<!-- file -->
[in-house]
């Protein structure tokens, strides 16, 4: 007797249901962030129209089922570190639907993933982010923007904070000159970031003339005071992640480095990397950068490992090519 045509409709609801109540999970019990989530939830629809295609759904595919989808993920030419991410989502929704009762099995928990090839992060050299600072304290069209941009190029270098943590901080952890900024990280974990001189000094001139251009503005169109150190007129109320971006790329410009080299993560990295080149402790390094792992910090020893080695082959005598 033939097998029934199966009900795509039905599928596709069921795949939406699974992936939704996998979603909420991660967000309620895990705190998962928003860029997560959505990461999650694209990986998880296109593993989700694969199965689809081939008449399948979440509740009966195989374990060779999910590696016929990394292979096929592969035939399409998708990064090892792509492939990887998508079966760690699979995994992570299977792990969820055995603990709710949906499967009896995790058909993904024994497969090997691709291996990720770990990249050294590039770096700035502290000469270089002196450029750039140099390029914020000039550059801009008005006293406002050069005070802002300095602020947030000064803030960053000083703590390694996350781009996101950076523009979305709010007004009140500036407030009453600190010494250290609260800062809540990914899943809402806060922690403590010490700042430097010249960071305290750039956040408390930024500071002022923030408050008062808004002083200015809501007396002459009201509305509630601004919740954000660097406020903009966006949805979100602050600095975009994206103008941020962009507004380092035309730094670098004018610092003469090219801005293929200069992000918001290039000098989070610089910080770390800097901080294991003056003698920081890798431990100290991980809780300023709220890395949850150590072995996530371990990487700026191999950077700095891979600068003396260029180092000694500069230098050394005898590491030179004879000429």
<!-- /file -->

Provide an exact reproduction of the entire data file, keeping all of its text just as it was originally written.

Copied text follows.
[in-house]
């Protein structure tokens, strides 16, 4: 007797249901962030129209089922570190639907993933982010923007904070000159970031003339005071992640480095990397950068490992090519 045509409709609801109540999970019990989530939830629809295609759904595919989808993920030419991410989502929704009762099995928990090839992060050299600072304290069209941009190029270098943590901080952890900024990280974990001189000094001139251009503005169109150190007129109320971006790329410009080299993560990295080149402790390094792992910090020893080695082959005598 033939097998029934199966009900795509039905599928596709069921795949939406699974992936939704996998979603909420991660967000309620895990705190998962928003860029997560959505990461999650694209990986998880296109593993989700694969199965689809081939008449399948979440509740009966195989374990060779999910590696016929990394292979096929592969035939399409998708990064090892792509492939990887998508079966760690699979995994992570299977792990969820055995603990709710949906499967009896995790058909993904024994497969090997691709291996990720770990990249050294590039770096700035502290000469270089002196450029750039140099390029914020000039550059801009008005006293406002050069005070802002300095602020947030000064803030960053000083703590390694996350781009996101950076523009979305709010007004009140500036407030009453600190010494250290609260800062809540990914899943809402806060922690403590010490700042430097010249960071305290750039956040408390930024500071002022923030408050008062808004002083200015809501007396002459009201509305509630601004919740954000660097406020903009966006949805979100602050600095975009994206103008941020962009507004380092035309730094670098004018610092003469090219801005293929200069992000918001290039000098989070610089910080770390800097901080294991003056003698920081890798431990100290991980809780300023709220890395949850150590072995996530371990990487700026191999950077700095891979600068003396260029180092000694500069230098050394005898590491030179004879000429």